Econintersect: Every day our editors collect the most interesting things they find from around the internet and present a summary "reading list" which will include very brief summaries (and sometimes longer ones) of why each item has gotten our attention. Suggestions from readers for "reading list" items are gratefully reviewed, although sometimes space limits the number included.
This feature is published every day late afternoon New York time. For early morning review of headlines see "The Early Bird" published every dayin the early am at GEI News (membership not required for access to "The Early Bird".).
Drinking water systems imperiled by failing infrastructure (Associated Press) The U.S. Environmental Protection Agency projects that it will cost $384 billion over 20 years to maintain the nation's existing drinking water systems, which will require tens of thousands of miles of replacement pipe and thousands of new or renovated plants. The American Water Works Association, an industry-backed group, puts the price even higher — $1 trillion to replace all outdated pipes and meet growth over the next quarter-century.
Millions of Syrian refugees trying to escape escalating violence from the civil war and ISIS have taken shelter in neighboring countries as other migrants and refugees continue to look for asylum in Europe.
Numerous reports cite clashes between police and border crossers, while world leaders accuse each other of trying to avoid an influx by redirecting migrants and refugees to other countries.
Amid political tensions, European leaders met to find out what to do with hundreds of thousands of displaced travelers.
Haj death toll rises to 769, Iran denounces 'crime' (Reuters) The death toll in a crush at the annual haj pilgrimage outside Mecca rose to 769, Saudi Arabia said on Saturday, as arch-rival Iran said Saudi officials should be tried in an international court for what it called a crime.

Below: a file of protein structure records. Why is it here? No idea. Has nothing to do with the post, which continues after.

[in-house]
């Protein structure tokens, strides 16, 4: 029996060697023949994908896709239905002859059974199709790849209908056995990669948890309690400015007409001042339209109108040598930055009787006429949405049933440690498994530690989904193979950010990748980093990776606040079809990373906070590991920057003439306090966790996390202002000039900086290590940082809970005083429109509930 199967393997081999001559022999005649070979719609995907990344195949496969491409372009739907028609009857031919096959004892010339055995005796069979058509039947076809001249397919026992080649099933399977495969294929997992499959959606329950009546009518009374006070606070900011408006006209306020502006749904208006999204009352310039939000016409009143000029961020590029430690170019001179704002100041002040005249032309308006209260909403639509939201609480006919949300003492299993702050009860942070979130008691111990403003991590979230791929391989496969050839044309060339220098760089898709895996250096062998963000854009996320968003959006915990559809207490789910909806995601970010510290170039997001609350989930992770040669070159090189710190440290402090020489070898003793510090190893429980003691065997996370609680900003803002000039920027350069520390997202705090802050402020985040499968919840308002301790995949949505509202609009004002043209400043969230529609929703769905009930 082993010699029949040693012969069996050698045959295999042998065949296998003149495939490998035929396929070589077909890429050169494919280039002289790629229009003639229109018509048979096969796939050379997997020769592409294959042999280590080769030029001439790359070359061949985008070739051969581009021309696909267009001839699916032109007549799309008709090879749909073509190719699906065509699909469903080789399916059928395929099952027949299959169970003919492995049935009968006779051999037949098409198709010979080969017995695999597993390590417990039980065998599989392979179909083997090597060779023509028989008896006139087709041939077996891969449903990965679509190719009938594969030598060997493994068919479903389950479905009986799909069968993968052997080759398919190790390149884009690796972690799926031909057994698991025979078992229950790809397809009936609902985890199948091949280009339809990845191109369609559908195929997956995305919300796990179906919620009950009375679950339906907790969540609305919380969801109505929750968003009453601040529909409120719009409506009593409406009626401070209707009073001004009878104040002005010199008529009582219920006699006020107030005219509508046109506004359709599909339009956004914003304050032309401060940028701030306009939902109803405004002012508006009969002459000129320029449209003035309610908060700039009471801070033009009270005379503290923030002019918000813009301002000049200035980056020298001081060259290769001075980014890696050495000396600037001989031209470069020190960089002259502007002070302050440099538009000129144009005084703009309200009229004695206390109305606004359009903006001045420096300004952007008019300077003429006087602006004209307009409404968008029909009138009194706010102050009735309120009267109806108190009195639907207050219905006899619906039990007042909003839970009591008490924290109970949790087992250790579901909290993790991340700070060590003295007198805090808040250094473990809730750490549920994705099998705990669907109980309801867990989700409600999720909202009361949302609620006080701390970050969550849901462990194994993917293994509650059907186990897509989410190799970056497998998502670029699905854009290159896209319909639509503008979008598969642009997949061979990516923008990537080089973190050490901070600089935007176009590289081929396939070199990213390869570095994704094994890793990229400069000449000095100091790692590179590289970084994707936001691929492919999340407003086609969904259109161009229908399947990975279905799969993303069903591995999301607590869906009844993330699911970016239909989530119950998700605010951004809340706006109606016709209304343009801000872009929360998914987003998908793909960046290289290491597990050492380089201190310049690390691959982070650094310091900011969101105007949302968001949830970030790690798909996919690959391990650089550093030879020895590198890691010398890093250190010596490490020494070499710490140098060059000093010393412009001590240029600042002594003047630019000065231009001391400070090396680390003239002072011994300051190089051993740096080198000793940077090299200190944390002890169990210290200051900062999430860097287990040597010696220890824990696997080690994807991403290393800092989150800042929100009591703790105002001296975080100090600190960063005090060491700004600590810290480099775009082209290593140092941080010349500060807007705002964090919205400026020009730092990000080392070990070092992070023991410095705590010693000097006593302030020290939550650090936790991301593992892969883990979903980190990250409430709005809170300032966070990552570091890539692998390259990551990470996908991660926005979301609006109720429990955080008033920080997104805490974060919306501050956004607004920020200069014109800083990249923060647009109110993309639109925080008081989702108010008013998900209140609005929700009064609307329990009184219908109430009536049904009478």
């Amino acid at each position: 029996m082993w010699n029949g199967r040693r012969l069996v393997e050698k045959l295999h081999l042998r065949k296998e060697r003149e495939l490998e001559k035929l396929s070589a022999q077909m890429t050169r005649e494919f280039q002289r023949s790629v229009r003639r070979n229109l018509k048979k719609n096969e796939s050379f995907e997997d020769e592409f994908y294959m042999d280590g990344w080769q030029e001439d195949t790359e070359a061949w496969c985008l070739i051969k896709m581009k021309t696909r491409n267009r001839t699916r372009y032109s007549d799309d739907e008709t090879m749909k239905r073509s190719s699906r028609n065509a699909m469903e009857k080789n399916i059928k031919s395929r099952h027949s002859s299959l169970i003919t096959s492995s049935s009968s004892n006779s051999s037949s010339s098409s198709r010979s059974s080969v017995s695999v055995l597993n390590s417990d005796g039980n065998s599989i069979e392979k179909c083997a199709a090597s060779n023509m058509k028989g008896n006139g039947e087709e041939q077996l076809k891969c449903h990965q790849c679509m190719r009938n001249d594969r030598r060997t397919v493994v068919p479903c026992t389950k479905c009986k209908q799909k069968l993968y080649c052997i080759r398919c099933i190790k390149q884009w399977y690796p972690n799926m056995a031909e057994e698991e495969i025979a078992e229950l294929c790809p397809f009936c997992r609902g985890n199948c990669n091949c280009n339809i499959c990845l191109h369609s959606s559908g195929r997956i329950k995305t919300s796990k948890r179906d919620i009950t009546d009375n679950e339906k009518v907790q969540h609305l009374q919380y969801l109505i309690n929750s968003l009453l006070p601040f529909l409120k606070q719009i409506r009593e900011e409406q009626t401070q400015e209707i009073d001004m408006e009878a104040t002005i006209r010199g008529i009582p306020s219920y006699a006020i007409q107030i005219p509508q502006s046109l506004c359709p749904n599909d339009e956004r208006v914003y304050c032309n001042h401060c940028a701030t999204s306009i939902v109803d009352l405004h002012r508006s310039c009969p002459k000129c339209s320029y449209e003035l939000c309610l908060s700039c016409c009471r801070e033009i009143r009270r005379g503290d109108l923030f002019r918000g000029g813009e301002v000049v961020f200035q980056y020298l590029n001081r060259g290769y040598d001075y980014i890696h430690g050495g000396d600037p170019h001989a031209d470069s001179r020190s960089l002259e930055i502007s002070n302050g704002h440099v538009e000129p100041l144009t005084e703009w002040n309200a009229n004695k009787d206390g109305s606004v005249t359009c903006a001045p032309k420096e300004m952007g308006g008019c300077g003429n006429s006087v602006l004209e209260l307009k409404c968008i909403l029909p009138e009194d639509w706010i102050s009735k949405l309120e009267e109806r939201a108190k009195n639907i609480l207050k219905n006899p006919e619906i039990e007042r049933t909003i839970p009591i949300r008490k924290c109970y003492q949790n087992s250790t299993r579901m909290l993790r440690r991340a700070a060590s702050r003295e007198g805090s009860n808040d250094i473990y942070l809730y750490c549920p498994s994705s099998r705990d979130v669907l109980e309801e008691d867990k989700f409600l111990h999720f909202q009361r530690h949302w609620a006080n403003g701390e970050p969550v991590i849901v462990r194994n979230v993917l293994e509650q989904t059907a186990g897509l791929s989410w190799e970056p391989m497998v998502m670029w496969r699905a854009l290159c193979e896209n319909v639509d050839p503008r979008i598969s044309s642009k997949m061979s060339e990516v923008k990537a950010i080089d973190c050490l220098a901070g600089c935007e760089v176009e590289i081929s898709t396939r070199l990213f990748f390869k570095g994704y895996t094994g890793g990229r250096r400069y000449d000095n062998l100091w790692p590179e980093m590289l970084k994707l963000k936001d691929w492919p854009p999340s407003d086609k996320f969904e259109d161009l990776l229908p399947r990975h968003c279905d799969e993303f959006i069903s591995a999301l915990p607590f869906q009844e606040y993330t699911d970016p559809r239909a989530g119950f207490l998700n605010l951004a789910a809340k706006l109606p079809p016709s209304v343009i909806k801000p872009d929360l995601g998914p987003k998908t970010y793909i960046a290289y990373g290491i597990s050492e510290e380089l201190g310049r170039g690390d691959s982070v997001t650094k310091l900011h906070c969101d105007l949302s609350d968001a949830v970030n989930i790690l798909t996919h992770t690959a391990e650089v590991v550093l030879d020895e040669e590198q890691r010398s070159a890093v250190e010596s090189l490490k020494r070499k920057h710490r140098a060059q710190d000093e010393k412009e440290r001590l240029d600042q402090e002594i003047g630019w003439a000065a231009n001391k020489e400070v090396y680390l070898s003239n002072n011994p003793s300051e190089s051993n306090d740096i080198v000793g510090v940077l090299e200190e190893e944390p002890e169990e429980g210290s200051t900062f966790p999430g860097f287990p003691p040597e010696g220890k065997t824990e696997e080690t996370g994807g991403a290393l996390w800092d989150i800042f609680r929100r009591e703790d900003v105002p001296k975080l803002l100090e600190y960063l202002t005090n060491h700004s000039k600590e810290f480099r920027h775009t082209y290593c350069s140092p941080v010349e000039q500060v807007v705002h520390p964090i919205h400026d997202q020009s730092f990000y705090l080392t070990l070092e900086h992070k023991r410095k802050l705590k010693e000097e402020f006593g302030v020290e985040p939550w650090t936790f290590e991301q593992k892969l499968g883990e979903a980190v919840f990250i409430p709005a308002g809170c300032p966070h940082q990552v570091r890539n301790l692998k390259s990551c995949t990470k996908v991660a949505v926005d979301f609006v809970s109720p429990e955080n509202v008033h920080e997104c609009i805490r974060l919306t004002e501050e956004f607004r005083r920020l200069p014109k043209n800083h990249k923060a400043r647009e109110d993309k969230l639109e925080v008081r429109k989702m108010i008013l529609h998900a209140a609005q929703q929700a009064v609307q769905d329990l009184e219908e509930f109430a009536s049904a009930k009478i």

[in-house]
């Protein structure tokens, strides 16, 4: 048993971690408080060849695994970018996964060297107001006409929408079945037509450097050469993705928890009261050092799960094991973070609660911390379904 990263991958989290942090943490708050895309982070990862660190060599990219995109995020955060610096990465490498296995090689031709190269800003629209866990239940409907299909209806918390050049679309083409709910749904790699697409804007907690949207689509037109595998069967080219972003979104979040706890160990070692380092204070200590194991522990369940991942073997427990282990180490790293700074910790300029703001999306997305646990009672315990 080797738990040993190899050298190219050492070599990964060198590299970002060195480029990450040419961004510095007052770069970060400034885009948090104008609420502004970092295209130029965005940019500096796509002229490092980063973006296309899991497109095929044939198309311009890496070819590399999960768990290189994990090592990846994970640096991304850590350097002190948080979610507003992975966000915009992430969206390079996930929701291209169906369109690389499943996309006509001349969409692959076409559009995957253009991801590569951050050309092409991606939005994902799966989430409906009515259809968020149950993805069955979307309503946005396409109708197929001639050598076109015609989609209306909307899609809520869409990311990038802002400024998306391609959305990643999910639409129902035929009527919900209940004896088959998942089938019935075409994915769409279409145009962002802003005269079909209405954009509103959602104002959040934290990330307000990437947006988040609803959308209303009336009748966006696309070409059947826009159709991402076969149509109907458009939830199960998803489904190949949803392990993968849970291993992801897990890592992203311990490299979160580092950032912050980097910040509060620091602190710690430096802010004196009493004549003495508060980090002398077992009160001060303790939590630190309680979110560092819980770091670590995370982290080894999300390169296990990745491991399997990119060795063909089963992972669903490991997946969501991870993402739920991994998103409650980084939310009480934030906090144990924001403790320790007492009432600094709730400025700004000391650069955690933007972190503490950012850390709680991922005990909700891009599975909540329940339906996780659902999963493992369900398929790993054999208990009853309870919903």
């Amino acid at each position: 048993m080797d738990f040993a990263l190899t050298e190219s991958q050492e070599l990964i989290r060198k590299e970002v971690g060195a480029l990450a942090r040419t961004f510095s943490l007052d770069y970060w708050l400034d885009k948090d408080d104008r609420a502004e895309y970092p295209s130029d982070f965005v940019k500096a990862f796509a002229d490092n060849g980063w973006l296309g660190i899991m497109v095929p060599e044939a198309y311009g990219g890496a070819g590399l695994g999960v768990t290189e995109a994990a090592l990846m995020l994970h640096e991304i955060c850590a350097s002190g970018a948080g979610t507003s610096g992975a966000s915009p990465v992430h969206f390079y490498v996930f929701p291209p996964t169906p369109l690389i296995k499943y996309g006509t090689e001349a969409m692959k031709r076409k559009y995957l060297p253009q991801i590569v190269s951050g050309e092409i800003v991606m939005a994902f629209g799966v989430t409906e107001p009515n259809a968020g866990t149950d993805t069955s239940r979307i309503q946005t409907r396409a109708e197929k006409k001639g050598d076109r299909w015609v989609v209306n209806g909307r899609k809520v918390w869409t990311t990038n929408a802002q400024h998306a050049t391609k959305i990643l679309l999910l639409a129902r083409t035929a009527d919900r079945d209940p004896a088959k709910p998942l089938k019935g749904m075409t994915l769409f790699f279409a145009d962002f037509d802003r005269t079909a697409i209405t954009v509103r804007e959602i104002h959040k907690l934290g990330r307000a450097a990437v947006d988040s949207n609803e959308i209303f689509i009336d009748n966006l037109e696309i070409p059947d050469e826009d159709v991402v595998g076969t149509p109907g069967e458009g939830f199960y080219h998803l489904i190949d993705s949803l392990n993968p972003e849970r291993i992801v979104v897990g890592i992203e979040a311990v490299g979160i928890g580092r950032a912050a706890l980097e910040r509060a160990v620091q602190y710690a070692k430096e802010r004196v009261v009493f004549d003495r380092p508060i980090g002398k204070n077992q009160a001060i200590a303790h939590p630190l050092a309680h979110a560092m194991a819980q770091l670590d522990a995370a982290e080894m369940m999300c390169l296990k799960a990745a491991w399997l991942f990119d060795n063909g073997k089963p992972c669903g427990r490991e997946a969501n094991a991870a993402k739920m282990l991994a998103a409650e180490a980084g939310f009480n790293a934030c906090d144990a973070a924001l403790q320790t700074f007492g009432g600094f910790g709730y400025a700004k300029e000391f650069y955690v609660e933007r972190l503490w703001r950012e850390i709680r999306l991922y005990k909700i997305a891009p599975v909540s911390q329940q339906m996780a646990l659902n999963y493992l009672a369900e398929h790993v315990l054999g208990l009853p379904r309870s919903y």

Japanese climber who lost nine fingers nears Everest summit (BBC News) A Japanese mountaineer who has previously lost nine fingers to frostbite is nearing the final stage of an attempt to climb Mount Everest. Latest contact suggests that Nobukazu Kuriki, 33, has reached the South Col, where he will rest before a final push later on Saturday to reach the summit. Mr Kuriki is the first person to attempt the climb since Nepal's devastating earthquake in April. It will be his fifth try at reaching the summit in the past six years.
Russia and Estonia 'exchange spies' after Kohver row (BBC News) Russia and Estonia have exchanged two convicted spies over a bridge separating the countries. Estonian security official Eston Kohver was sentenced to 15 years in a Russian jail last month. He was swapped for Aleksei Dressen, who was imprisoned in Estonia in 2012 on charges of spying for Moscow. Kohver's case provoked a diplomatic row, with Estonia and the EU insisting he was abducted from Estonian soil, a charge Russia denied.
2 American companies told us everything you need to know about China's economic divide (Business Insider) This week, earnings out of two American corporate giants, Caterpillar and Nike, told us everything we need to know about the future of the Chinese economy. NKE earnings crushed expecations with very strong sales in China and CAT announced massive layoffs in significant part due to reduced earnings in China. The lesson regarding China: Construction activity is on the decline, and consumer spending is soaring. Here are the two stocks:
Other Economics and Business Items of Note and Miscellanea
Koch Foundation Funds WTAMU Economics Club (West Texas A&M University) The Economics Club at West Texas A&M University will receive a grant of $15,500 for the 2015-2016 academic year. The grant marks the fifth year the Koch Foundation has provided financial support to the organization for a total of approximately $60,000. The grant is used to fund a book club seminar, travel opportunities, research and other program enrichment activities.
In College Sports it's either about Education or Free Market Economics-Not Both (B. David Ridpath, Forbes) As you can see from the video below there is a clear line of demarcation between the panelists as to what should be done with the current system of college sports in the United States. Lopiano advocates keeping college sports within the educational system but with some dramatic and needed changes. Schwarz prefers letting the capitalism of the institution and the free market decide how college sports should be operated. The conclusion of the author is that there are two directions for colleges to go with athletics and there is no middle ground.
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